Ms D from Perth cares for her son C who has always found it difficult to interact with children his age and struggled to make friends. Since joining the Letham group he has been able to make friends and enjoys playing football with them. At his recent birthday party everyone who attended was from the football team. She is delighted to see her son interacting with others and having fun and knowing that he is doing so whilst she has some time to herself.
Carers of children and young people with disabilities (aged 20 and under) will have more opportunities to enjoy a life outside of their caring role, have regular respite hours for parents and carers, increased respite time for parents and carers and increasing respite for new parents and carers.
This outcome was achieved through sustaining on going groups and the creation of new groups. Meaning regular respite hours for parents and carers and new sessions allowing respite for carers in areas where there was previously no opportunity. Regular festivals have allowed for increased hours of respite for carers.
Mr B from Perth said "When my son is away playing football with Letham, it gives me time to get some jobs done that would otherwise be difficult. It was previously difficult to get regular time to myself due to the care he needs. I enjoy watching him play and like to have the opportunity to see him having fun with his friends, and this something I didn’t think possible a short time ago"
Carers of children and young people with disabilities (aged 20 and under) will feel better supported to sustain their caring role. Strong communication with all carers to enable them to plan their own schedules. Increasing the number of opportunities for carers to received regular respite.
Achieved through regular surveys and feedback from parents and carers to ensure good communication. Additional football groups have ensured increased opportunities for carers to access respite.
Mr G from Lochgelly said "Since my son has started going along to Glenrothes Strollers I’ve been able to spend more time with my daughter. She also plays football with the club and I’ve been able to see more of her games at the weekend knowing N is at his football training with his own team" "They both love their football and its great to hear them talking about their experiences together and football has definitely brought them closer"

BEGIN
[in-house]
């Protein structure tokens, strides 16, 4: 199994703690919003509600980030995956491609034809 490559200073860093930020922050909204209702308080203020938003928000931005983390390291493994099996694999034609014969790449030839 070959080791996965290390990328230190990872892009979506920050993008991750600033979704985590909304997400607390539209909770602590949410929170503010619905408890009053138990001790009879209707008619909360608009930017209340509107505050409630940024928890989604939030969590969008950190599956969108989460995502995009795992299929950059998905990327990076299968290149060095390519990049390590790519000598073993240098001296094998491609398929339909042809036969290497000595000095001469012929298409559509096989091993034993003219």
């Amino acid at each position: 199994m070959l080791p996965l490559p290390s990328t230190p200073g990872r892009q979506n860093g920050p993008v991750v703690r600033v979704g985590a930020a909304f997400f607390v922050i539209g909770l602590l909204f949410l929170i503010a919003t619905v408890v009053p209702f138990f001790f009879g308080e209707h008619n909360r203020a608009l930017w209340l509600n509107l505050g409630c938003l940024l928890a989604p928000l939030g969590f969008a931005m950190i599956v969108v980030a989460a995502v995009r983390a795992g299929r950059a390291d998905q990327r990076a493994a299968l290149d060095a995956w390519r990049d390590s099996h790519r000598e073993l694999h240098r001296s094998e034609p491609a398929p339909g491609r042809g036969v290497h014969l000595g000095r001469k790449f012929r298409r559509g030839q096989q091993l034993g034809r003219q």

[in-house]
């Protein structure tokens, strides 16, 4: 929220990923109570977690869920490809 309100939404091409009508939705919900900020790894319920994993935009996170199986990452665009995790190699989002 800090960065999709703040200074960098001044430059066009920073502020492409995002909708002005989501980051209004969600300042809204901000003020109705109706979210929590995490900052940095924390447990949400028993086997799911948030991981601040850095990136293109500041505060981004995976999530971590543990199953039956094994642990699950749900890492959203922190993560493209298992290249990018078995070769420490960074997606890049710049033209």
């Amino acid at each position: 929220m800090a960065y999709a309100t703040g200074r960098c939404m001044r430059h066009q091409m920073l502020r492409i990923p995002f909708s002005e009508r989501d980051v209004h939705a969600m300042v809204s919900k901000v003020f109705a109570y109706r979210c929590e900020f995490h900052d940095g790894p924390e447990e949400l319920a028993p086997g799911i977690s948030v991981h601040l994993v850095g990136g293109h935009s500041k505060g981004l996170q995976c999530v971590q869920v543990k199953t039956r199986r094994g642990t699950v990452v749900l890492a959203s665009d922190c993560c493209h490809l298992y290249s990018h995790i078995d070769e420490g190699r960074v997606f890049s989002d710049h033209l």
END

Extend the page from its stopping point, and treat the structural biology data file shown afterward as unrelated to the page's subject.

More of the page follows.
Children and young people with disabilities (aged 20 and under) and their carers will have improved wellbeing, providing regular physical activity will support and increase health and children and young people will become more active. Events will have a social impact on children and young people.
This has been achieved by children and young people with disabilities benefiting from improved health due to regularly taking part in physical activity. Increased opportunities to mix with others at weekly sessions, holiday camps or football events have allowed children to make new friendships and improve their social skills. Regular football groups allow carers to plan activates in advance that they want to do out with the caring.
Mrs G from Dundee said "My son F didn’t join in much sports before coming to Dundee West to play football. Now he loves it and can’t wait to get along and play." "The festivals have given him a chance to play against other which he really enjoys. Its good to see him and the team improving and mixing with others from different teams and staying active."
Additional project outcome
Creating a full pathway from children to youth to young adults within one para football section to support lifelong participation. Para football section becoming part of their local community football club.
Mr G from Glenrothes said "Our son M has always loved football but struggled to keep up with kids his age so has never been part of a team. Since finding out about the Glenrothes Strollers session we’ve been happy to see him taking part in a team and playing football with others. Having an older age group is great so he can play as he ages."